Feeling guilty about moving a loved one to assisted living or memory support?
Choosing to move a parent or spouse to an assisted living or memory support community is a difficult decision that many people will face at some point. And while you may understand that it’s the right choice, you can still experience feelings of guilt, grief, and even anger. Following are some common thoughts we hear from family members, and counterpoints that can help you make peace with your decision.
“I should be the caregiver” or “I should be able to handle this on my own.”
At some point in life, many of us make a spoken or unspoken promise to take care of our parents – and we assume we’ll always be with our spouses. And while it’s a commitment that comes from deep in our hearts, there’s no way to know what the future holds. Until you have experienced the challenges that come with aging – or caring for an aging parent or spouse with health concerns or dementia – you have no way to know how involved their care may become. It’s OK to acknowledge that your original plans may have been unrealistic, and the care your loved one requires is more than you can handle on your own. And it’s important to remember that taking the best care of them may mean finding a place where they’ll receive the compassionate, professional care and assistance they need.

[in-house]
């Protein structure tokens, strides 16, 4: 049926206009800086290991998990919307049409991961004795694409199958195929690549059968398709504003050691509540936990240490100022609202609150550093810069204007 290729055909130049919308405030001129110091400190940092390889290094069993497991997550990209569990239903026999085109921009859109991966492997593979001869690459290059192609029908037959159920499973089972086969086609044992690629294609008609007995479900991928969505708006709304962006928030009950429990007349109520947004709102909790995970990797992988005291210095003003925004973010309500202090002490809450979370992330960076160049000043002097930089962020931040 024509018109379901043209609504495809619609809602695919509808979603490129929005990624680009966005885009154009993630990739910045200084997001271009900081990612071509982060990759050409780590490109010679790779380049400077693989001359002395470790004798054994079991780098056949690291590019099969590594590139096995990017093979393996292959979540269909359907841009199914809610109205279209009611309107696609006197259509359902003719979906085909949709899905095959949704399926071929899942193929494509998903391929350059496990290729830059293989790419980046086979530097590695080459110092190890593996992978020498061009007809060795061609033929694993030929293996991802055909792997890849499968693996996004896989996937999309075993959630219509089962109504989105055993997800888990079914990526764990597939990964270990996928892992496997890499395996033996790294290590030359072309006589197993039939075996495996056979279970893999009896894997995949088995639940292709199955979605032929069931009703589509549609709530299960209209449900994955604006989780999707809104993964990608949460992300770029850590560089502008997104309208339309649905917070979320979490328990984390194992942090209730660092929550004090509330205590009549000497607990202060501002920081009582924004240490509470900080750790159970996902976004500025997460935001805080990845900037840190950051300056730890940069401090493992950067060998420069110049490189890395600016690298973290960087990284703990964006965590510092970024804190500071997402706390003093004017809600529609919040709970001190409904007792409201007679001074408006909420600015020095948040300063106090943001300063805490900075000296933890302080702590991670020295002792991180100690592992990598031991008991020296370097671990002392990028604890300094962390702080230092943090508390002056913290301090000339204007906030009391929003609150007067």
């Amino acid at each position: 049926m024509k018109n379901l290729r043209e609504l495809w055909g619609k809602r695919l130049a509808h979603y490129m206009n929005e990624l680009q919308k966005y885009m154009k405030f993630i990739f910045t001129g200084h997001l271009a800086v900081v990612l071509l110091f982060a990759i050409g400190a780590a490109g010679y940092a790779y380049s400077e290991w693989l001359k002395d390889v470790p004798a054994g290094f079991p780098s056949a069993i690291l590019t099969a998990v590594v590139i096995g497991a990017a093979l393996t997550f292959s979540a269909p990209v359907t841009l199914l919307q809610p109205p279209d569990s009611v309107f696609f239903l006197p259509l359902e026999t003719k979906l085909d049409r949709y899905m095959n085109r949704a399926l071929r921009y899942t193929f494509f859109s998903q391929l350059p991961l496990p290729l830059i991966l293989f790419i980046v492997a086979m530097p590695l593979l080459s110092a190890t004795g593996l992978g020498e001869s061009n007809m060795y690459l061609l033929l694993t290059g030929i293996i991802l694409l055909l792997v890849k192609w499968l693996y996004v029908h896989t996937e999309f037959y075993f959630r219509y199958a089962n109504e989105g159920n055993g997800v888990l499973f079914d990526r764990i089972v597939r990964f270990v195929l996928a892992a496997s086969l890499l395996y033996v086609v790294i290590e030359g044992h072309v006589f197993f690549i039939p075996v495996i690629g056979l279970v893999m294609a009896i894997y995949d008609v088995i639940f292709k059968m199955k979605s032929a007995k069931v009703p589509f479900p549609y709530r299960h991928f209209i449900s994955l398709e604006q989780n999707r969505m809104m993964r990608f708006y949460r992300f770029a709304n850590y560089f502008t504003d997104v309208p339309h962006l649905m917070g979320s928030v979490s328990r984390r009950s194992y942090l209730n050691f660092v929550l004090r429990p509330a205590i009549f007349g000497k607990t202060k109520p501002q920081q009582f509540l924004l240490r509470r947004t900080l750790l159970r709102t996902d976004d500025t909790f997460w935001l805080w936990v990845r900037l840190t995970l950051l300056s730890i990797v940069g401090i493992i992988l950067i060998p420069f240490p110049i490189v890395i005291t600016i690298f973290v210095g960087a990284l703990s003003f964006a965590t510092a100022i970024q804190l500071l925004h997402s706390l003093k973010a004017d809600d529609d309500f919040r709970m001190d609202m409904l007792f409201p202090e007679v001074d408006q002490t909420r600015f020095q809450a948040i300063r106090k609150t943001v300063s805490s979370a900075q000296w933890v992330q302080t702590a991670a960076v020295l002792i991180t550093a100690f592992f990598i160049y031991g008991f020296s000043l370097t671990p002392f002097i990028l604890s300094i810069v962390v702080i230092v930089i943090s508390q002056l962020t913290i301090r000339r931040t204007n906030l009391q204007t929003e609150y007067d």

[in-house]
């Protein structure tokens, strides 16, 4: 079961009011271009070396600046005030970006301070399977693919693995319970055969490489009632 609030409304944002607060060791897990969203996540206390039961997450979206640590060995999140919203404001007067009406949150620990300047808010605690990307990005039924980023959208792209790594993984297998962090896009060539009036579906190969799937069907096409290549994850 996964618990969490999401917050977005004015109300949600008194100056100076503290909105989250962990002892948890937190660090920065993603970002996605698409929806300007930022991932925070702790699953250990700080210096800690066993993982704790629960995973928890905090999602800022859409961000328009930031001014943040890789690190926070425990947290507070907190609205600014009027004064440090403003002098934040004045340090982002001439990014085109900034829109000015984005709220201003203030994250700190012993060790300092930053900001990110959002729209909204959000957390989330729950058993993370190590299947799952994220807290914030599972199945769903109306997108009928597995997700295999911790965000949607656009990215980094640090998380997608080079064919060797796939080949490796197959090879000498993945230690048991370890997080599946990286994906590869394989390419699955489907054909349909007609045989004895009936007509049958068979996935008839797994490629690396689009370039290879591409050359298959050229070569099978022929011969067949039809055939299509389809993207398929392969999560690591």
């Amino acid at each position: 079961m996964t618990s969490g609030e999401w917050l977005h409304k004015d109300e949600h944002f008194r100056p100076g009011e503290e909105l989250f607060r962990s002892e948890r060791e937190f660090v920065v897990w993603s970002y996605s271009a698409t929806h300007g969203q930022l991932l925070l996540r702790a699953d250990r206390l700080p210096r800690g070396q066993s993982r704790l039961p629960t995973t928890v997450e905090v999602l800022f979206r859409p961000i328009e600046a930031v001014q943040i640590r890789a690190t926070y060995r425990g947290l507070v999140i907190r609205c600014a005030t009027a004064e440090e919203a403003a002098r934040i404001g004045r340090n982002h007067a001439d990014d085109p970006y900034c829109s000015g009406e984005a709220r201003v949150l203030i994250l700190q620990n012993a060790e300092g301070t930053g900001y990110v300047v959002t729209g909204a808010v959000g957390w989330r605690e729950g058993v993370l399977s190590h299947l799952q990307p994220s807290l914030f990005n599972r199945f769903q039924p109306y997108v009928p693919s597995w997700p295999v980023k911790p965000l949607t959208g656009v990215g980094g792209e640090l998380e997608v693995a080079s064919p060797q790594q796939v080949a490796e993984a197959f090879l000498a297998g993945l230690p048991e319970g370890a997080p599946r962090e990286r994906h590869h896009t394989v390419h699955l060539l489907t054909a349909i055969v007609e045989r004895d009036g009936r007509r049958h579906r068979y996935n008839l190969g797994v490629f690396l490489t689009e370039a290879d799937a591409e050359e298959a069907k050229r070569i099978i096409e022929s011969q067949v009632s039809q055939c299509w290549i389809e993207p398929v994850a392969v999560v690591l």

“I feel like I’ve abandoned my parent/spouse.”
Far from abandoning them, you will both enjoy the opportunity to renew your relationship as you return to your role as a daughter/son or loving spouse rather than a caregiver. Many people find this transition to be fulfilling for everyone as the time you spend together becomes more social and familial rather than task-oriented or focused on caregiving. Plus, you’ll be able to spend as much quality time with your loved one as you choose.
One final note:
Try not to second-guess your decision. If you notice a physical or cognitive decline in your parent or spouse, you may be tempted to think it’s a result of the move and blame yourself. But it’s important to remember that the physical and cognitive changes that come with aging are progressive and would have occurred even if you had kept them at home. On the other hand, if you see your loved one thriving at The Woodlands Inn, you may think it means you didn’t provide good care at home. In that case, remind yourself you did the very best you could for them – including finding compassionate, professional care and the most innovative, engaging, home-like environment available. Then, give yourself some credit.
The best time to choose an assisted living or memory support community is before a crisis forces you to decide. We invite you to take a video tour of The Woodlands Inn by scanning this code with the camera on your smartphone.
Call 978-738-6104 to learn more about our innovative, small-home assisted living and memory support households. We’re here to answer all your questions.